In the wake of S&P; debt downgrades, Merkel vows faster eurozone reforms.
European leaders promised on Saturday to speed up plans to strengthen spending rules and get a permanent bailout fund up and running as soon as possible, a day after U.S. agency S&P; cut the ratings of several euro zone countries’ creditworthiness.
It also warned that France, which suffered a downgrade to AA+ from the top-notch AAA, was at risk of further cuts if a recession further inflates its debt and budget deficit.
Leaders including Merkel have urged countries to tighten their belts with higher taxes and deep spending cuts to rein in massive budget deficits. But that has heightened market concern about their ability to grow their way back to health, pushing borrowing costs even higher for heavily indebted governments.
S&P; said it was not working on the assumption of a euro zone break up, although it blamed its leaders for focusing too much on cutting debts and not sufficiently on competititveness.
“We think that the diagnosis of policymakers regarding the crisis is only partially recognising the origin of the crisis,” said Kraemer, mentioning the focus on budget austerity.
“The proper diagnosis would have to give more weight to the rising imbalances in the euro zone in terms of the external funding positions, current account positions, much of it is based in diverging trends of competitiveness,” he said.
The ratings decision hit some countries harder than others, with France, Austria, Malta, Slovakia and Slovenia suffering single-notch downgrades, but Italy, Portugal, Spain and Cyprus falling two notches. Portugal’s debt is now rated junk.
ECB policymaker Ewald Nowotny, an Austrian, said Italy in particular would now face problems given large refinancing needs this year in that country and its banks.
Asked in an interview broadcast by Austrian radio if Italy – now rated at the same BBB+ level as Kazakhstan – was “problem child number one,” Nowotny agreed.
“In a certain sense, yes, because we know this year Italy has a very significant refinancing need. Italian banks also need refinancing,” he said.
European leaders are set to meet at a summit on January 30 to discuss how to boost growth and jobs, and Merkel’s words on Saturday suggest she will also be looking for faster progress on tighter common fiscal rules.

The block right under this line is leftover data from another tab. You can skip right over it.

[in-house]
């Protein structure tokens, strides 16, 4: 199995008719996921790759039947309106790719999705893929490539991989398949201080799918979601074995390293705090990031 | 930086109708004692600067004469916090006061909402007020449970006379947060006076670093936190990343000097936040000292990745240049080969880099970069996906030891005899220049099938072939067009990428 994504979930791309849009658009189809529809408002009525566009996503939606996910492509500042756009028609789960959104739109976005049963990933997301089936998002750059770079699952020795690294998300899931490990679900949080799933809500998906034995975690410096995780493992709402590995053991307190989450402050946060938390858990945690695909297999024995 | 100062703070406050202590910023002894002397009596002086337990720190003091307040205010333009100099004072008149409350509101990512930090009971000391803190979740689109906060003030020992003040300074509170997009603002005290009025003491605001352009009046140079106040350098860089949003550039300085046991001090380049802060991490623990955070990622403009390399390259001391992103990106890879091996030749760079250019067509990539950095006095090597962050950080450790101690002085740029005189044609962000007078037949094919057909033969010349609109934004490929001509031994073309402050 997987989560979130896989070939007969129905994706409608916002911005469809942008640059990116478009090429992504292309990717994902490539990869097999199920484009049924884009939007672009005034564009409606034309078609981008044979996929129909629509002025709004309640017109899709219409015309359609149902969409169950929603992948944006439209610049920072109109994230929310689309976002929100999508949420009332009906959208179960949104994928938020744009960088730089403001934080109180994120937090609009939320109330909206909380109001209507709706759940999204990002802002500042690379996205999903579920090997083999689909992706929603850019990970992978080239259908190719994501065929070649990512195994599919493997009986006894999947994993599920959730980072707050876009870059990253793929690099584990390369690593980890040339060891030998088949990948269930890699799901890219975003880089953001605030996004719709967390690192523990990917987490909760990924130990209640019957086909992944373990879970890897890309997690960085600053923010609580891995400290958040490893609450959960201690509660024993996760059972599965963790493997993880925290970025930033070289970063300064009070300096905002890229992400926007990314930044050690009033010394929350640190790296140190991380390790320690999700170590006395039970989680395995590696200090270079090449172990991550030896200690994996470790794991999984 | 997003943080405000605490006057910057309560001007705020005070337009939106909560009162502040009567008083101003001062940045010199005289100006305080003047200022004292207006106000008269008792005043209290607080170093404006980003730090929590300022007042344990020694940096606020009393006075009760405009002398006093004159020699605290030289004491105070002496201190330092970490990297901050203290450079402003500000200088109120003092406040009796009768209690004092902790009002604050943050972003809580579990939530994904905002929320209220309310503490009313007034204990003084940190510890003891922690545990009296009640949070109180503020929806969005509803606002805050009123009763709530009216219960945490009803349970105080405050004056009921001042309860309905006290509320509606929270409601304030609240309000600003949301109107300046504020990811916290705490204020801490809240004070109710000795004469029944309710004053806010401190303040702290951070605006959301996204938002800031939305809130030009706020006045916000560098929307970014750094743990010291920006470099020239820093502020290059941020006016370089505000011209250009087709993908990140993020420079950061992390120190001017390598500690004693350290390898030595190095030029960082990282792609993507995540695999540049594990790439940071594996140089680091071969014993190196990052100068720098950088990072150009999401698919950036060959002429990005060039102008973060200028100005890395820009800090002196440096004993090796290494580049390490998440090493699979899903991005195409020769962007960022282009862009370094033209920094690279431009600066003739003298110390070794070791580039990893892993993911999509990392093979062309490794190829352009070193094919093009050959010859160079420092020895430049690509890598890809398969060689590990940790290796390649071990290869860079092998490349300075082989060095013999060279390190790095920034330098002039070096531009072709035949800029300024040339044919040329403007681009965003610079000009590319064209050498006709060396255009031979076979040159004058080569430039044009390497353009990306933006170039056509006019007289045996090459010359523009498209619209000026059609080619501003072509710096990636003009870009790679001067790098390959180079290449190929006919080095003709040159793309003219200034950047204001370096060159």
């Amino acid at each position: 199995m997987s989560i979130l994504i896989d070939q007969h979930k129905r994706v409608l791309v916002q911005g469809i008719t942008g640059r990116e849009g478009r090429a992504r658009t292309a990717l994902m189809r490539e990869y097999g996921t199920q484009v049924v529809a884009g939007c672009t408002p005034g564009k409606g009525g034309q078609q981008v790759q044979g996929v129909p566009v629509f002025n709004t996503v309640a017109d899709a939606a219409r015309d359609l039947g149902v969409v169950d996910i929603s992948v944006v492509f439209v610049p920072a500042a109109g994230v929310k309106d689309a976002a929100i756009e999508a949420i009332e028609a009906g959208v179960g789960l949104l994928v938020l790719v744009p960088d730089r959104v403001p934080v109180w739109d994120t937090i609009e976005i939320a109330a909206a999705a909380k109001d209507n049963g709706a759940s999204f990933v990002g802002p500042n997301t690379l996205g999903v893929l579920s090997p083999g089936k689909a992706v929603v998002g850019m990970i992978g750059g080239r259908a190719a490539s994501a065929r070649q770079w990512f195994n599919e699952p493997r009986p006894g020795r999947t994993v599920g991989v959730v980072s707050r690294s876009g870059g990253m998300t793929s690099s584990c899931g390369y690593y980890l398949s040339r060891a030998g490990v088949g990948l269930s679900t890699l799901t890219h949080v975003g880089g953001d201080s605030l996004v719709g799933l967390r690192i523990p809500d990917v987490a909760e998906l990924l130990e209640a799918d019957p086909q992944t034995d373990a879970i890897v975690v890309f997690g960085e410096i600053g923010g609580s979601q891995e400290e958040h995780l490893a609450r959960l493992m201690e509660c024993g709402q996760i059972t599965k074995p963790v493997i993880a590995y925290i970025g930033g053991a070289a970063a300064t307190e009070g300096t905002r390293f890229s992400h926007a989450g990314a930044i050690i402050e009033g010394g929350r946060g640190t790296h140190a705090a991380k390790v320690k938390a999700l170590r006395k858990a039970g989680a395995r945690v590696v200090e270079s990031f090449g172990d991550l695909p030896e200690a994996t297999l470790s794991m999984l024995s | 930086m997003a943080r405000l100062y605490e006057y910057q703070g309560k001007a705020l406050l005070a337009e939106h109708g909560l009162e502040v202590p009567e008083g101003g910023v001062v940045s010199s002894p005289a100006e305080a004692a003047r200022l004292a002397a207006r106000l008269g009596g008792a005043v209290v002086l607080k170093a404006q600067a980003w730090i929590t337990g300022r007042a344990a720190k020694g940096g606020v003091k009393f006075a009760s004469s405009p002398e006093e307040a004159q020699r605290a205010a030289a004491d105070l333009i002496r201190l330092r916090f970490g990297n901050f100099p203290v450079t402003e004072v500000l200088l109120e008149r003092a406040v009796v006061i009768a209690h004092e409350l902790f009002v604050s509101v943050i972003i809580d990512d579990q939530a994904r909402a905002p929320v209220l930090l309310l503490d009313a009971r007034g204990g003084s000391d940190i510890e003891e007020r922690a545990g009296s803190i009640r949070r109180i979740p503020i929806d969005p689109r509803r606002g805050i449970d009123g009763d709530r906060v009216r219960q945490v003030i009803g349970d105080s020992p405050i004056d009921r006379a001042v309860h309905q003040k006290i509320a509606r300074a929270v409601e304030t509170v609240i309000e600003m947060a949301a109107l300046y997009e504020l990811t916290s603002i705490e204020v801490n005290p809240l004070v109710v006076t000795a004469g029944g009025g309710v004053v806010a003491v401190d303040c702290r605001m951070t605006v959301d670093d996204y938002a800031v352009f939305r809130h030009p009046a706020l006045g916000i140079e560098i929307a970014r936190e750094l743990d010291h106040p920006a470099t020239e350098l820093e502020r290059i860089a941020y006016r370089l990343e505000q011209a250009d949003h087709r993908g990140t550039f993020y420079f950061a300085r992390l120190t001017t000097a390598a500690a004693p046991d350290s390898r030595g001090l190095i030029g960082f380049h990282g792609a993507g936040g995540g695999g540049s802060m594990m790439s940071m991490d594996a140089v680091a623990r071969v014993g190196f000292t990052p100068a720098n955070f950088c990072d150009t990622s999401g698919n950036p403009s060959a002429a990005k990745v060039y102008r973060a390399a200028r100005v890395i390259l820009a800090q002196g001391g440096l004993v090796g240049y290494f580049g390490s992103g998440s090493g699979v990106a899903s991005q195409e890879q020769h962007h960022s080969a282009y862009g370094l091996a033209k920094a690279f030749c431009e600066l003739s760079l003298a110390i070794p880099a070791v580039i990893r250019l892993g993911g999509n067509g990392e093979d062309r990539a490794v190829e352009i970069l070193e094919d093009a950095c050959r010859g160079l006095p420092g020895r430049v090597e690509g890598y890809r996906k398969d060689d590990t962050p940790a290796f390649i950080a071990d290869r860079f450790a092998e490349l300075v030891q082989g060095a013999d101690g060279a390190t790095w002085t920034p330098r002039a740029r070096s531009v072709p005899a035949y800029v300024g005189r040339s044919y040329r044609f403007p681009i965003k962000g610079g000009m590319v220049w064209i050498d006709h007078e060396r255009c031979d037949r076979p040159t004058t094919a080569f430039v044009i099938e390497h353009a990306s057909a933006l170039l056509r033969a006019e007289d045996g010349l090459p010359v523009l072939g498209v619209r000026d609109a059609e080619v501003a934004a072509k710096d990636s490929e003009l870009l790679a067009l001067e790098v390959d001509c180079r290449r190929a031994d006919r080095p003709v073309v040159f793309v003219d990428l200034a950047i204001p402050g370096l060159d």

But now, policymakers at the meeting may have bigger fish to fry. The downgrades threaten the top rating of Europe’s current bailout fund — the European Financial Stability Facility — as contributors France and Austria are no longer rated AAA.
A downgrade of the EFSF could increase its borrowing costs, reducing its ability to protect the currency bloc’s weaker members. S&P; said it would deliver its view on the impact to the EFSF from the sovereign downgrades “shortly.”
S&P; Says Eurozone Policies Fall Short , France at Risk of Further Downgrades
MarketWatch reports Euro-zone policies have fallen short
Standard & Poor’s credit analysts said Saturday that Euro-zone policy makers have failed to address the “broadening and deepening” financial crisis the region now faces, leading the agency to issue long-term downgrades on nine countries, including Cyprus, Italy, Portugal, Spain, Austria, France, Malta, Slovakia and Slovenia.
Perhaps most notably among the cuts late Friday, S&P; downgraded France and Austria to AA+ from AAA, leaving only Germany, Netherlands, Finland and Luxembourg left as AAA-rated countries in the currency group. Portugal and Cyprus were downgraded to junk-bond status.
During a conference call Saturday morning, S&P; credit analyst Moritz Kraemer said policymakers have yet to come up with solutions to the “systemic stresses” that plague Euro-zone nations during its debt crisis.
Among these problems, he said, are tightening credit conditions; weakening prospects for economic growth in the region; and continued disagreement among government officials over how the situation should be addressed.
Instead of concentrating on work rules and reforms, leaders in France, Germany, and Spain have called for higher taxes. Greece has had higher taxes imposed.
Even without tax hikes, the European recession would be deep and lengthy. Higher taxes will make the situation much worse.
Expect budget deficits to widen as unemployment soars and revenues collapse.
Mike “Mish” Shedlock
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